Several recent labor rulings by the National Labor Relations Board have held that employers cannot stop employees from making recordings at work. Gone may be the time when the boss could issue a policy banning recordings at the workplace. Depending upon your state’s wiretap laws, most states allow recording audio, secretly, so long as one party consents, Pennsylvania requires both consent; this is a “game changer.” As an employer, to avoid possible surprise lawsuits, you must review and update your policies and educate your administration and employees.
In view of the proliferation of smartphones just about everyone has a camera at the ready, perhaps looking to catch the boss breaking labor laws or, if union, the Collective Bargaining Agreement (“CBA”).
In December, 2015, the National Labor Relations Board (“NLRB”) held that Grocer, Whole Foods, cannot forbid employees from recording conversations or taking photographs without a supervisor’s permission. Where the device, i.e., smartphone, is held up and is shown to appear to be recording, those who continue speaking may be considered to have given implied consent or it is done in a public area where no privacy is reasonably expected.
The issue in Whole Foods was the Employee Manual which had a rule prohibiting the recording of conversations or photos inside a store, “unless prior approval is received” from administration or all give consent. While the company argued its rule, common in the workplace past, was to prevent the chilling effect on the expression of views, to foster free expression, the NLRB saw it the other way. It held that anti recording policy violated federal law and had a very chilling effect on employee speech, pointing to a prohibition of employees taking photos of unsafe working conditions or recording evidence of discrimination. Recordings are also used by workers in union organizing campaigns, even employer’s anti-union meetings. Some believe that the NLRB ruling will likely make management more cognizant of their actions, knowing they may be recorded, to help them be aware to follow the law.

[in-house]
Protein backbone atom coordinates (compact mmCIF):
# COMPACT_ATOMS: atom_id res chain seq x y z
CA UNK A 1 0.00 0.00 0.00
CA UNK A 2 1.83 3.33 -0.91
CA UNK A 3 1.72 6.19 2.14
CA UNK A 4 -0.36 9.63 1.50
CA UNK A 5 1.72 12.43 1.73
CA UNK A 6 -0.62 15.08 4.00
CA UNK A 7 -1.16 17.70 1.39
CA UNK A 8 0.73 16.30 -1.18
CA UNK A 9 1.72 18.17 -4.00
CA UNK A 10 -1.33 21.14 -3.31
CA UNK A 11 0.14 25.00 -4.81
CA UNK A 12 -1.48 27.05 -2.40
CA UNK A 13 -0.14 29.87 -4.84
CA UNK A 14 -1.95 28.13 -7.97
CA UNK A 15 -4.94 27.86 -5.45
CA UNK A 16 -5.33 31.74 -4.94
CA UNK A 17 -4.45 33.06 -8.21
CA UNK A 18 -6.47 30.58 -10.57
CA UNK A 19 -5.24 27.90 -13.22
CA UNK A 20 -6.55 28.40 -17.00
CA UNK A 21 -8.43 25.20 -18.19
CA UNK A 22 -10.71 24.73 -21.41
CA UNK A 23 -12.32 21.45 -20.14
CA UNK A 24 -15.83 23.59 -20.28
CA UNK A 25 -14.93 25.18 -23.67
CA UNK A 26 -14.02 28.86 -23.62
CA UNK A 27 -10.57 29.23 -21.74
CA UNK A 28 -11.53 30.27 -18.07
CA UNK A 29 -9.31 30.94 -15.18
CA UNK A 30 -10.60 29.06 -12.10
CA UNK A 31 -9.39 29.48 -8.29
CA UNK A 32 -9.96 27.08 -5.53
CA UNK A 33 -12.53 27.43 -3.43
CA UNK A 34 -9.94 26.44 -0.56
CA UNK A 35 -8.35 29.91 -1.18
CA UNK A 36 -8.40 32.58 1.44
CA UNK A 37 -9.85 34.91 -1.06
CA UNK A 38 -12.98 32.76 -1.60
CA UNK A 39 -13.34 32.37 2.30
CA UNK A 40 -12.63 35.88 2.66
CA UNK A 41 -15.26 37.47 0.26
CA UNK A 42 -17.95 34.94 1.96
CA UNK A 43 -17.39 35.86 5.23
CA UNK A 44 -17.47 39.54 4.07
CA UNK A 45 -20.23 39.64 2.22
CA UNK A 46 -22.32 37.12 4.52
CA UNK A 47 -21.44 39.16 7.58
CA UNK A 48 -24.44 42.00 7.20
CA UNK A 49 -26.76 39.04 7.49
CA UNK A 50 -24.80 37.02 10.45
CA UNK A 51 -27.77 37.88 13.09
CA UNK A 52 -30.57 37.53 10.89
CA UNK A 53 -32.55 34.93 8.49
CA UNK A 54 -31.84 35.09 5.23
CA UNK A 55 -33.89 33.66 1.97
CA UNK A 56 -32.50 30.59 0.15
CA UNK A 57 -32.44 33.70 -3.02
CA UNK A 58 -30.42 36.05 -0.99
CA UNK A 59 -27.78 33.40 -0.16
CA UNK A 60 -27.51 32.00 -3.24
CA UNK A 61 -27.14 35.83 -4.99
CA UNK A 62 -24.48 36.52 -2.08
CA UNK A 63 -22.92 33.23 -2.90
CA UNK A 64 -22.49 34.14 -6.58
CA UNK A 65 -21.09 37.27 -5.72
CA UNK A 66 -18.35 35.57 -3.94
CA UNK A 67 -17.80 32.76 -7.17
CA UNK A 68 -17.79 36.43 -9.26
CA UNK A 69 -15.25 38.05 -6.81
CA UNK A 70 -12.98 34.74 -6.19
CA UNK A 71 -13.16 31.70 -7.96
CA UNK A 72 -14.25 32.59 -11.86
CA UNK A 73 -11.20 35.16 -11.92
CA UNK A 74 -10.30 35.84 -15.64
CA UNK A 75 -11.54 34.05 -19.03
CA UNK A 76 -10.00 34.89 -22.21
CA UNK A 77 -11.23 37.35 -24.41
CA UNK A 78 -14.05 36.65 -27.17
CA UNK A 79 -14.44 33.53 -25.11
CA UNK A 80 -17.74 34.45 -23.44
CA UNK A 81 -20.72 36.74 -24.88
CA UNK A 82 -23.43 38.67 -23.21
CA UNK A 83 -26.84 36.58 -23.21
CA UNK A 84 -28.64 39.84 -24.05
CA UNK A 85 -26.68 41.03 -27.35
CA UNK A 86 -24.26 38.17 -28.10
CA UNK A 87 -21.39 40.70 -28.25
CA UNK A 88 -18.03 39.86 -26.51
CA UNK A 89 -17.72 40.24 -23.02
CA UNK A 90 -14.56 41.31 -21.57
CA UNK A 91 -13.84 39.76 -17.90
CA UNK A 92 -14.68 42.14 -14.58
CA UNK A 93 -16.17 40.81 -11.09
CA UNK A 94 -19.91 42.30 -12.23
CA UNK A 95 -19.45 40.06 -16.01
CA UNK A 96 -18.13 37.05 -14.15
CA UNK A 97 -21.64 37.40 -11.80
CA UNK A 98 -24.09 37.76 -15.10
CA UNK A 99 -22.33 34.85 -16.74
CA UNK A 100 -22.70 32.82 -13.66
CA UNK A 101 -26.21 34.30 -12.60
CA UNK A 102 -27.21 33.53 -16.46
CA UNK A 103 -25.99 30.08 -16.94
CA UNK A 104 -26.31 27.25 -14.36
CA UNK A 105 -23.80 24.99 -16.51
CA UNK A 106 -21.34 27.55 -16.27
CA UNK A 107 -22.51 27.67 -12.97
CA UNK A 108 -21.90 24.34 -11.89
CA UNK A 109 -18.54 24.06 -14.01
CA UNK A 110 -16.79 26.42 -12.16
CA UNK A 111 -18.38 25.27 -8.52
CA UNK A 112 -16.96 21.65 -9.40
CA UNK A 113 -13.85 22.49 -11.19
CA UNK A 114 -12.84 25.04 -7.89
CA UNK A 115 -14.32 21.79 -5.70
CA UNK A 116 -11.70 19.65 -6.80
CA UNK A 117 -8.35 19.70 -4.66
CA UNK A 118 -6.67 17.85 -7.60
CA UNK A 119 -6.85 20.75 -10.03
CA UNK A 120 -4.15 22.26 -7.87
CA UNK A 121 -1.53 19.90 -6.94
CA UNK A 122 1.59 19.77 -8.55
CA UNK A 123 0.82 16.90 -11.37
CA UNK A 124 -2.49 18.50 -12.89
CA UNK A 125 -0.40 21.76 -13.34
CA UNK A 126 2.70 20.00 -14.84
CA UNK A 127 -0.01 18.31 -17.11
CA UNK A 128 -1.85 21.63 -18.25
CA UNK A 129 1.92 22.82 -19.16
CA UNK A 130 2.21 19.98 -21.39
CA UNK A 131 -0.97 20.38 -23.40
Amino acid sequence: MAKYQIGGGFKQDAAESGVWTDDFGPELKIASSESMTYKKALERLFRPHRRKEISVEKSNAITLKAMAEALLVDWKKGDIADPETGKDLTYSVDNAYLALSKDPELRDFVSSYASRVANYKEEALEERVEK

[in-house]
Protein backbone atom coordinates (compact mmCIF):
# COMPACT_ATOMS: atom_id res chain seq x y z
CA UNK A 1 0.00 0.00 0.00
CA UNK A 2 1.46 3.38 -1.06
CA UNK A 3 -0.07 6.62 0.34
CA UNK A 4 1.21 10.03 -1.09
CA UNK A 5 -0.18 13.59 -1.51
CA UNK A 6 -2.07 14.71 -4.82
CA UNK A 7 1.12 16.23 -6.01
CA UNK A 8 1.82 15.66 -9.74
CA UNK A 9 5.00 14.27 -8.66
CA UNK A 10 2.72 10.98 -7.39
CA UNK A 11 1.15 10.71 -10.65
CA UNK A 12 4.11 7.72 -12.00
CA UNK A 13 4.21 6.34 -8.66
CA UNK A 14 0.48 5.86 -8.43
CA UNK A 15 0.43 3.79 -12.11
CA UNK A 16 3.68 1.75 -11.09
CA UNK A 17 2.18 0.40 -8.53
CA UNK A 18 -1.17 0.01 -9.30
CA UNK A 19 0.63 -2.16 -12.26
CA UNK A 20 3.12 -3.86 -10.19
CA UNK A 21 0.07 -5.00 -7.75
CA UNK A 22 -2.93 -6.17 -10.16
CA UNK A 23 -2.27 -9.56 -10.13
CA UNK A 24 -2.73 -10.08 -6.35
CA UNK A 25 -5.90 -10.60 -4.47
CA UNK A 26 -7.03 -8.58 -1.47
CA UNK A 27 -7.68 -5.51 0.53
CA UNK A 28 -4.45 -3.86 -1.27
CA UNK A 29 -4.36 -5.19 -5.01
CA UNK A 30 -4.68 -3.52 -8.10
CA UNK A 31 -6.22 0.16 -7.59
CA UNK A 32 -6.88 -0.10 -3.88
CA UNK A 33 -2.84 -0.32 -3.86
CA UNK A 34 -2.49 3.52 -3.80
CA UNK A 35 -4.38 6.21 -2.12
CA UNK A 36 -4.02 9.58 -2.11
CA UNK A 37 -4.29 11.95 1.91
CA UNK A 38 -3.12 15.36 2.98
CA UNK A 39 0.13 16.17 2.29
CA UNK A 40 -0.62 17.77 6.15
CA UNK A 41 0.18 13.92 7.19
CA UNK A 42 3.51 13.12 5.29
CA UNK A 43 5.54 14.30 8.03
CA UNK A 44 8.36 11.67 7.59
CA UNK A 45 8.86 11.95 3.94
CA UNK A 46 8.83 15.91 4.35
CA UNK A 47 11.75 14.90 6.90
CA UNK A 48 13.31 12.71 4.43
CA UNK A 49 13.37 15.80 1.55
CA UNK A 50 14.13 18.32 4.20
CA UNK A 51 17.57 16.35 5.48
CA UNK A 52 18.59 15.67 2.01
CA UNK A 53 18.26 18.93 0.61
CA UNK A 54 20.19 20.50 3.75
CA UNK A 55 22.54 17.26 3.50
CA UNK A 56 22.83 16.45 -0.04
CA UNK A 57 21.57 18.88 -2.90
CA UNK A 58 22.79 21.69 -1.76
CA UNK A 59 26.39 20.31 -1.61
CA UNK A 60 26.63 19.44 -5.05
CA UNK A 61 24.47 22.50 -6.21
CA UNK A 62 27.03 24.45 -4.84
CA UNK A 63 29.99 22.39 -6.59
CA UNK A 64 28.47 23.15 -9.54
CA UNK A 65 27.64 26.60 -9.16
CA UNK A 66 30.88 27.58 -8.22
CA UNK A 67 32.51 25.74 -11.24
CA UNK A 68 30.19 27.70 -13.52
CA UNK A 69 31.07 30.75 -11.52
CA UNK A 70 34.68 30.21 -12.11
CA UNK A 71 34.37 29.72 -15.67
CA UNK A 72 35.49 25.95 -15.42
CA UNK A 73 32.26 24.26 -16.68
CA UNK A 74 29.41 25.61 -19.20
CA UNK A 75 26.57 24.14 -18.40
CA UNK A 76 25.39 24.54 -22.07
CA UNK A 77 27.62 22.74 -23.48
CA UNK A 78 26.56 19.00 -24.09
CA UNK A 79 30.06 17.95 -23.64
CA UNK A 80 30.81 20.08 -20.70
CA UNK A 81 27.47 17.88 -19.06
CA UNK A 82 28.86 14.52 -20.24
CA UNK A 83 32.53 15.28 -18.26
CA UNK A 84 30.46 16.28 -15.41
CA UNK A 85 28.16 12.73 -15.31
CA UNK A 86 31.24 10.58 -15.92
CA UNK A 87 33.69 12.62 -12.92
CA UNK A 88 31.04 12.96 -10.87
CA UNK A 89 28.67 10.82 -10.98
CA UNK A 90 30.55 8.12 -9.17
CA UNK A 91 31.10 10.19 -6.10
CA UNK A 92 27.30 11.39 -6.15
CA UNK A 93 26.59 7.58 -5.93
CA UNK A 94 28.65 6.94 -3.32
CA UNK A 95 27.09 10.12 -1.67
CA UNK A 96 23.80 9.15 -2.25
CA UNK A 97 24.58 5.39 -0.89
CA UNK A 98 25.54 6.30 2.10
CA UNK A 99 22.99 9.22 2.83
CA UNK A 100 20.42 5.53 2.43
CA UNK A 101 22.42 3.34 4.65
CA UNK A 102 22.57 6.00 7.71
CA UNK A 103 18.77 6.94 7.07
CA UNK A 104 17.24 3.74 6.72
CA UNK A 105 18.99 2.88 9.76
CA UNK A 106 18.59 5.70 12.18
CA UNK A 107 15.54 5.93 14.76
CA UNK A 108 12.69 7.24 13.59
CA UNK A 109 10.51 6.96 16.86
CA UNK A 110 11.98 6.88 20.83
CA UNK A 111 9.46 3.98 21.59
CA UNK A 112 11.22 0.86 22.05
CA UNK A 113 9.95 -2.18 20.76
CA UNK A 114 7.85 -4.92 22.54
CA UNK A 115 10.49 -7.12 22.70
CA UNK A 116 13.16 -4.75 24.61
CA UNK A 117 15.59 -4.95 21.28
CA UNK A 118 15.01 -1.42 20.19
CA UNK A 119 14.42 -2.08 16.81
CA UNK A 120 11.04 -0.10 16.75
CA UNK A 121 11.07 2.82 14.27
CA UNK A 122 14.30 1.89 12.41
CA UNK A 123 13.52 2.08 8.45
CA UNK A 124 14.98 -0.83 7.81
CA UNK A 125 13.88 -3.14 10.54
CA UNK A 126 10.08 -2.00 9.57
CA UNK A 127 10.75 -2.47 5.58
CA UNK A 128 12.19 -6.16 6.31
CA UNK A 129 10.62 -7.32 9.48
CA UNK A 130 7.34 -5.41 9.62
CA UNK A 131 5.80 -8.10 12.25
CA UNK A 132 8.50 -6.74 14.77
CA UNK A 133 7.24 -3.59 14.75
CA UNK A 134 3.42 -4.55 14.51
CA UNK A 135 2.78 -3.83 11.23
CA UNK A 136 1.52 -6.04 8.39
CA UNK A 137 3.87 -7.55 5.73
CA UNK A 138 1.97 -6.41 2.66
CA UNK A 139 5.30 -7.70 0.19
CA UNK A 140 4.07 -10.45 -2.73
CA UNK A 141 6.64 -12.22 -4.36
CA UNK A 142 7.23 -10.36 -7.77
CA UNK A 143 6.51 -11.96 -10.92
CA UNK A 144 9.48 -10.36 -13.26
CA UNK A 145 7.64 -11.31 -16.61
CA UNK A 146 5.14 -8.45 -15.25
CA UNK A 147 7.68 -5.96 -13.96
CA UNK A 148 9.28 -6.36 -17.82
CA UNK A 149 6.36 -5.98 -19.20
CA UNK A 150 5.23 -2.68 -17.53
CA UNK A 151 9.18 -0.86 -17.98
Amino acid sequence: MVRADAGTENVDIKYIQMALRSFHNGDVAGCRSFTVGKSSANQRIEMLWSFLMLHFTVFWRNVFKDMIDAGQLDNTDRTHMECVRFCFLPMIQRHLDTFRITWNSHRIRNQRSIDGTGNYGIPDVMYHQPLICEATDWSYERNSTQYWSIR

Most recently, in April, 2017, a NLRB Judge agreed with the earlier Whole Foods decision and ordered AT&T Mobility to strike a policy prohibiting employees from recording at the workplace. The Judge held that the policy infringed on the worker’s rights to “act in concert” under the NLRB. While this was only a decision by one Judge, not the entire NLRB, likely if appealed “reading the tea leaves,” and the Whole Foods decision, it will be affirmed.
In AT&T, an employee secretly recorded a conversation with a manager. When discovered he had recorded without consent, the employee was ordered to delete the recording and not do it in the future. This employer policy was found to violate the National Labor Relations Act (“NLRA”) when it, “reasonably tends to dull employees in the exercise of their Section 7 rights.
In sum, we suggest strongly that all employment policies should be updated annually or at the least every two years to accommodate the ever changing labor and employment laws and rulings. It is most prudent to consult with experienced labor counsel.
ABOUT NEIL A. MORRIS
Neil Morris has passionately represented employers for the last 30 years. He concentrates in the areas of labor and employment, municipal labor law, employment discrimination, defamation defense, commercial litigation, and business litigation. He has served as Special/Labor Counsel for more than 35 Pennsylvania Townships and Boroughs, the County of Bucks and many private employers. He is often brought into municipalities to handle “crisis” situations involving employees and/or management.
ABOUT GABRIEL CELII
email@example.com | 267.338.1361
Mr. Celii devotes his practice to representing businesses and municipal entities navigating labor and employment disputes ranging from wage and hour litigation and work place discrimination defense to labor negotiations and the resolution of grievances. During his representation of Philadelphia-area Townships and Counties, he has successfully defended claims brought against public officials and advised municipalities on the drafting of local ordinances, such as Police Pension DROP amendments.
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